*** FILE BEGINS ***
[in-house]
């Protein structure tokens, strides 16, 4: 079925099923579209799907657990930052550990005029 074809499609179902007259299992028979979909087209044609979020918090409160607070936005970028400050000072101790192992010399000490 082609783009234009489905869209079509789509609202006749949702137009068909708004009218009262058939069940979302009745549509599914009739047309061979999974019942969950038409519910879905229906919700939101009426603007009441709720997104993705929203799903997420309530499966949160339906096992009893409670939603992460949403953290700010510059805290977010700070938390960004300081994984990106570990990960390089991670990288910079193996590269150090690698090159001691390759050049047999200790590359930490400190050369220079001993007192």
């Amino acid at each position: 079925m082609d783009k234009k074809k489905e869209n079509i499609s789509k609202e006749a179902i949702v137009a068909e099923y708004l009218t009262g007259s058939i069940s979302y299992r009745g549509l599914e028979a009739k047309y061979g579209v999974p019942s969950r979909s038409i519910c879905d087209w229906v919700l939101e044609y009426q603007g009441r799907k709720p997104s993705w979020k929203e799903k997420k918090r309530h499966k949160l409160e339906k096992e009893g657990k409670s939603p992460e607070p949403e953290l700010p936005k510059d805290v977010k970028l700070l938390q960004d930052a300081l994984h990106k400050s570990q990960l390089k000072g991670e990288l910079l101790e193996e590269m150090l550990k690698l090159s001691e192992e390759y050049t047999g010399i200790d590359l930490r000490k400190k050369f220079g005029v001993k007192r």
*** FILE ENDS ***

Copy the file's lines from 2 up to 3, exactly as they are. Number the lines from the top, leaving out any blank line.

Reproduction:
């Protein structure tokens, strides 16, 4: 079925099923579209799907657990930052550990005029 074809499609179902007259299992028979979909087209044609979020918090409160607070936005970028400050000072101790192992010399000490 082609783009234009489905869209079509789509609202006749949702137009068909708004009218009262058939069940979302009745549509599914009739047309061979999974019942969950038409519910879905229906919700939101009426603007009441709720997104993705929203799903997420309530499966949160339906096992009893409670939603992460949403953290700010510059805290977010700070938390960004300081994984990106570990990960390089991670990288910079193996590269150090690698090159001691390759050049047999200790590359930490400190050369220079001993007192």
């Amino acid at each position: 079925m082609d783009k234009k074809k489905e869209n079509i499609s789509k609202e006749a179902i949702v137009a068909e099923y708004l009218t009262g007259s058939i069940s979302y299992r009745g549509l599914e028979a009739k047309y061979g579209v999974p019942s969950r979909s038409i519910c879905d087209w229906v919700l939101e044609y009426q603007g009441r799907k709720p997104s993705w979020k929203e799903k997420k918090r309530h499966k949160l409160e339906k096992e009893g657990k409670s939603p992460e607070p949403e953290l700010p936005k510059d805290v977010k970028l700070l938390q960004d930052a300081l994984h990106k400050s570990q990960l390089k000072g991670e990288l910079l101790e193996e590269m150090l550990k690698l090159s001691e192992e390759y050049t047999g010399i200790d590359l930490r000490k400190k050369f220079g005029v001993k007192r």